September 7, 2008

Party platforms' plans for border called weak

AUSTIN -- Neither Republicans nor Democrats have outlined an adequate strategy to deal with border security and immigration, Texas border leaders said last week.

"Neither one of them is taking a holistic approach," El Paso Mayor John Cook said.

At their national conventions in the past two weeks, both parties adopted platforms that describe their political philosophies and policy plans.

The Texas Border Coalition, a group of elected officials and business leaders, said that both platforms contain some good ideas but don't have what it takes to provide security and a fair immigration system.

"While we find a lot to admire, we also find both miss the point," said Coalition Chairman Chad Foster, who is also mayor of Eagle Pass.

The coalition has opposed the Bush administration's border fence plan, and has called for increased technology and personnel to help secure the border, along with reform of the immigration system.

The Republican plan supports more investment in resources for border agents and border security.

But, Foster said, it's too harsh in tone and doesn't advance a civil dialogue about immigration.

The Democrats' plans include more technology, infrastructure and people on the border and promise comprehensive immigration reform with a guest-worker program within a year of a new administration.




plan, though, doesn't mention the border fence.
"We are disappointed with the Democrats' silence on the border wall," Foster said said. "We disagree with the Republican call for completing the wall in haste."

Cook said the presidential candidates have largely treated the immigration issue as the elephant in the room.

Without more public debate on what to do with the approximately 12 million undocumented immigrants in the country or how to provide workers U.S. employers need, Cook said, he worries that lawmakers will again leave the issue on the back burner.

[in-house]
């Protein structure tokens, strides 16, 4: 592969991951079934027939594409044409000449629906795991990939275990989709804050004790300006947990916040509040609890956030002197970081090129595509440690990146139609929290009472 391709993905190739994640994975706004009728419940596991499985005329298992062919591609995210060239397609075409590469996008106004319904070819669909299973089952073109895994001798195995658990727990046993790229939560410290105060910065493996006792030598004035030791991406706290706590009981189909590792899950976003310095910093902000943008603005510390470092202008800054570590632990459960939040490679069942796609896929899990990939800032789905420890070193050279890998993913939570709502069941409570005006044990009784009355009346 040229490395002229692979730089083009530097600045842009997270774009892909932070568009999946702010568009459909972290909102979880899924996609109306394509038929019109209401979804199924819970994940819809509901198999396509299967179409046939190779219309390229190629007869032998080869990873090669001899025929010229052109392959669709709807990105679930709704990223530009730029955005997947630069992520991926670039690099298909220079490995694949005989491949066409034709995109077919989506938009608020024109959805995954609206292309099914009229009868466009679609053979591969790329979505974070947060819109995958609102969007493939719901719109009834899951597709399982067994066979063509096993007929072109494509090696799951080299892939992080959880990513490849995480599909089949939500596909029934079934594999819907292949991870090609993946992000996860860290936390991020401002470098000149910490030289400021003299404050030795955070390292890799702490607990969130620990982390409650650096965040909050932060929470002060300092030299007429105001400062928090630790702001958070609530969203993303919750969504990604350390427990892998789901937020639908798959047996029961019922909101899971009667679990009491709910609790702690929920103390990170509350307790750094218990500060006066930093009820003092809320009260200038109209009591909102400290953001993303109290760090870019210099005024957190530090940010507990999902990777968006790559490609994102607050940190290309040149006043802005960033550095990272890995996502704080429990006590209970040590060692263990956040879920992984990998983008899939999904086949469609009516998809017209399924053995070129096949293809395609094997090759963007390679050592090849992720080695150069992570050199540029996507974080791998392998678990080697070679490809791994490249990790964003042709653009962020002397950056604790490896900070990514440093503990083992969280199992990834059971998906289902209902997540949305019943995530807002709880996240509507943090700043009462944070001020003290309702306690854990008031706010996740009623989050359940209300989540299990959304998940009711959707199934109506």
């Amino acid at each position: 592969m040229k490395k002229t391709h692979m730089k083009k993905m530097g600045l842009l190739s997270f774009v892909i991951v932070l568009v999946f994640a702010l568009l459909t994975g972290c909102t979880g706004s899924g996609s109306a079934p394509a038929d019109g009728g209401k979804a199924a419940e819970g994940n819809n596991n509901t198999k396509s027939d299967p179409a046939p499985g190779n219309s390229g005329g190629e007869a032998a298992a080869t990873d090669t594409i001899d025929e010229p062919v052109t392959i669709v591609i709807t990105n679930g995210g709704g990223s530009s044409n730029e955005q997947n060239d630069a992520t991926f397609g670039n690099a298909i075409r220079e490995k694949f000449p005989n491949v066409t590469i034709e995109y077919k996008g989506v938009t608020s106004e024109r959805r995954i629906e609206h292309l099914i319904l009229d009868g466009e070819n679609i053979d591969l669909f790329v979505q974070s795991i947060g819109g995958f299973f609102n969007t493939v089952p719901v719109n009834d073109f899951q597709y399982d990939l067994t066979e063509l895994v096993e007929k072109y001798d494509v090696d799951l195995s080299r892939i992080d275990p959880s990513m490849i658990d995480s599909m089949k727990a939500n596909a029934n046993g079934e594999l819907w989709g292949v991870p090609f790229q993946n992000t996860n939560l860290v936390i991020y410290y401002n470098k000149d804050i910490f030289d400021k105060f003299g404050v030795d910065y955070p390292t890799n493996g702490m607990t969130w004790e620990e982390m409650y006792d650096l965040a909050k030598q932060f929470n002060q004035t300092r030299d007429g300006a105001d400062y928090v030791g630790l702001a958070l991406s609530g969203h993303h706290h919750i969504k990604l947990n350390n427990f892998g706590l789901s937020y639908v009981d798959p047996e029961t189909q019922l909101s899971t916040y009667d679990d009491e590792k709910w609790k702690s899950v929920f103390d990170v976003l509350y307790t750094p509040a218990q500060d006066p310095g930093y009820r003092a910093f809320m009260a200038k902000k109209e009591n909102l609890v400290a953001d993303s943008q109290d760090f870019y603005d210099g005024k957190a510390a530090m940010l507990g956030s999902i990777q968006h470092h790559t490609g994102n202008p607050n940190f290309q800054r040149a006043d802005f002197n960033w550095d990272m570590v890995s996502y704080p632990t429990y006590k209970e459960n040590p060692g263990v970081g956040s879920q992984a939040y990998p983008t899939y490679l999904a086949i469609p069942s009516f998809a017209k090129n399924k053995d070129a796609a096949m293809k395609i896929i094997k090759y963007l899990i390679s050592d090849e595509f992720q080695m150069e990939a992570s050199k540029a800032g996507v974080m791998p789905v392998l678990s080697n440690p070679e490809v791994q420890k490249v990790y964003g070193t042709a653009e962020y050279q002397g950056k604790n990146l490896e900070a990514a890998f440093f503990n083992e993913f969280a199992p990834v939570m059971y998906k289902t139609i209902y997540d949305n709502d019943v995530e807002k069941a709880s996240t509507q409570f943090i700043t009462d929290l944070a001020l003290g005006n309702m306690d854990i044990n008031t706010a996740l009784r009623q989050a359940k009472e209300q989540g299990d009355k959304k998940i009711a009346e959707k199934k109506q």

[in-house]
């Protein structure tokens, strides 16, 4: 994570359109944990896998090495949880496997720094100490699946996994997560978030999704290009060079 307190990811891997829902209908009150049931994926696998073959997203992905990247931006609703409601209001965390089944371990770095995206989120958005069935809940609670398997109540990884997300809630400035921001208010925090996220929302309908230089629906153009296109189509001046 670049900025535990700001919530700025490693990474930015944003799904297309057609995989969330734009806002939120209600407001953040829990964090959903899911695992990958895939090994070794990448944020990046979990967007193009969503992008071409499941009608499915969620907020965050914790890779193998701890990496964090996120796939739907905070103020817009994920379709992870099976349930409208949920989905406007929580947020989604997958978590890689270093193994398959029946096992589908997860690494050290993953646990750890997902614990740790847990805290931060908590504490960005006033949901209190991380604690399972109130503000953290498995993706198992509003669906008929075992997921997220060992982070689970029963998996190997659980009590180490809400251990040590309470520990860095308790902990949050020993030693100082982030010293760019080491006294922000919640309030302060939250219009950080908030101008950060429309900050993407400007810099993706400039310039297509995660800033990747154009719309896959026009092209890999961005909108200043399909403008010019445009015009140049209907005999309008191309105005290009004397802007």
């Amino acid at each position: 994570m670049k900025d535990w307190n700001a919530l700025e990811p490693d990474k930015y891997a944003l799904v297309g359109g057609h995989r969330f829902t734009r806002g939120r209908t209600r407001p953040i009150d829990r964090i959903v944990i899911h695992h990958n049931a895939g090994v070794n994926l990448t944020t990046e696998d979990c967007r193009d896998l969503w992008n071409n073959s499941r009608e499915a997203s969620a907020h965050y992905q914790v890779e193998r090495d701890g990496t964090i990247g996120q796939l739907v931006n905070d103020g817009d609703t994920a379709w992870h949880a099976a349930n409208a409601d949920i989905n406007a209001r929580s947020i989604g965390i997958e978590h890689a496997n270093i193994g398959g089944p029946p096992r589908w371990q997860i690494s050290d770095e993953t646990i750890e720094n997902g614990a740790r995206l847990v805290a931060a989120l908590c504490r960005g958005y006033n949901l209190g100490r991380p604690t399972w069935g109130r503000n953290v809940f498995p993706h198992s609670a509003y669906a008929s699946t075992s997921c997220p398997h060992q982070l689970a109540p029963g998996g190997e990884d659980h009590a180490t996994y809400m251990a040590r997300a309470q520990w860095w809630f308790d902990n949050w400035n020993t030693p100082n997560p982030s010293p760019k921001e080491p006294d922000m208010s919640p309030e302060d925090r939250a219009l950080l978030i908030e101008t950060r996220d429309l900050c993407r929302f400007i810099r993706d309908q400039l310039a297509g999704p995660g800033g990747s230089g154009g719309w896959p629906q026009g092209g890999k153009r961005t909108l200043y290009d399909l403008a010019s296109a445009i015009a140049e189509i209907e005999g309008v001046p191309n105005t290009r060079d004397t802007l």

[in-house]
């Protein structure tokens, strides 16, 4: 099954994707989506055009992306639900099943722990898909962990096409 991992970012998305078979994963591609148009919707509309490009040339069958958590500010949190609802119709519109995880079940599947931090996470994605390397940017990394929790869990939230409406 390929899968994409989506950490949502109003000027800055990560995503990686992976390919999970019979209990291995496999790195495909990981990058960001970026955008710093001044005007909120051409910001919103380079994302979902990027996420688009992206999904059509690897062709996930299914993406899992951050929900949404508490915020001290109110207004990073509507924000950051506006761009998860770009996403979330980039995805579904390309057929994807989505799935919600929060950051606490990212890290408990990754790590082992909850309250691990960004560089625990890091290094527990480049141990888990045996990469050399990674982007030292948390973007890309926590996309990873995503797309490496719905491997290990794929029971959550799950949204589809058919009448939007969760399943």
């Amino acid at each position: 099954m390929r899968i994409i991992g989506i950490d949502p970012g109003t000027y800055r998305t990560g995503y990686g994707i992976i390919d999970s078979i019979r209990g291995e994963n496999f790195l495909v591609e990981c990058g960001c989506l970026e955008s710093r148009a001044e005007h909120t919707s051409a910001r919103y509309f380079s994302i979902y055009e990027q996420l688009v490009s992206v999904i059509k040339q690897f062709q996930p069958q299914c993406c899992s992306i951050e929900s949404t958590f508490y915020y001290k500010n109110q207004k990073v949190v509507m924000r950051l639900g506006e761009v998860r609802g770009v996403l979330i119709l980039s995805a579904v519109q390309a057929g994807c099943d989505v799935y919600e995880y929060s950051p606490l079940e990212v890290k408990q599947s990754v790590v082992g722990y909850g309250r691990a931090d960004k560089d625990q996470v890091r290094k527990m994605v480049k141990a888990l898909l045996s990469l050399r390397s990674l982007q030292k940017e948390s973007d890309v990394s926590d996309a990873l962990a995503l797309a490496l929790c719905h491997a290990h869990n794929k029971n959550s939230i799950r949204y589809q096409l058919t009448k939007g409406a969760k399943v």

"Congress has shown us time and time again they don't want to take that issue on, and it becomes a political football," he said.

El Paso County Attorney José Rodríguez, also a coalition member, said he has been disappointed that neither Republican presidential candidate John McCain nor Democratic candidate Barack Obama has emphasized immigration.

Debates over immigration and border security were among the driving factors in the 2006 midterm elections, but the economy and foreign policy are the hot-button issues in the current campaigns.

Immigration is too complicated and volatile a topic to take center stage in the presidential race as both candidates jockey for votes, said Irasema Coronado, a political science professor at the University of Texas at El Paso.

"It is a no-win situation for either candidate," she said.

Advocating a comprehensive immigration reform plan, she said, would alienate anti-immigrant voters.

Promoting a harsh immigration crackdown, she said, could worry employers and businessmen who need workers.

"As the campaign draws to an end, both candidates will try to stick to the middle on every issue," Coronado predicted.

But that doesn't mean a new president won't deal with immigration and border security issues once he takes office, she said.

Obama has said that, if elected, he would take up the issue in his first year.

If he wins, Coronado said, voters should expect some comprehensive immigration reform package that includes worker visas. Under McCain administration, the plan would likely include more get-tough security measures and deportation.

"This is all about doing your political calculus," Coronado said, "and you want right now to maximize votes."'

Brandi Grissom may be reached at; 512-479-6606.

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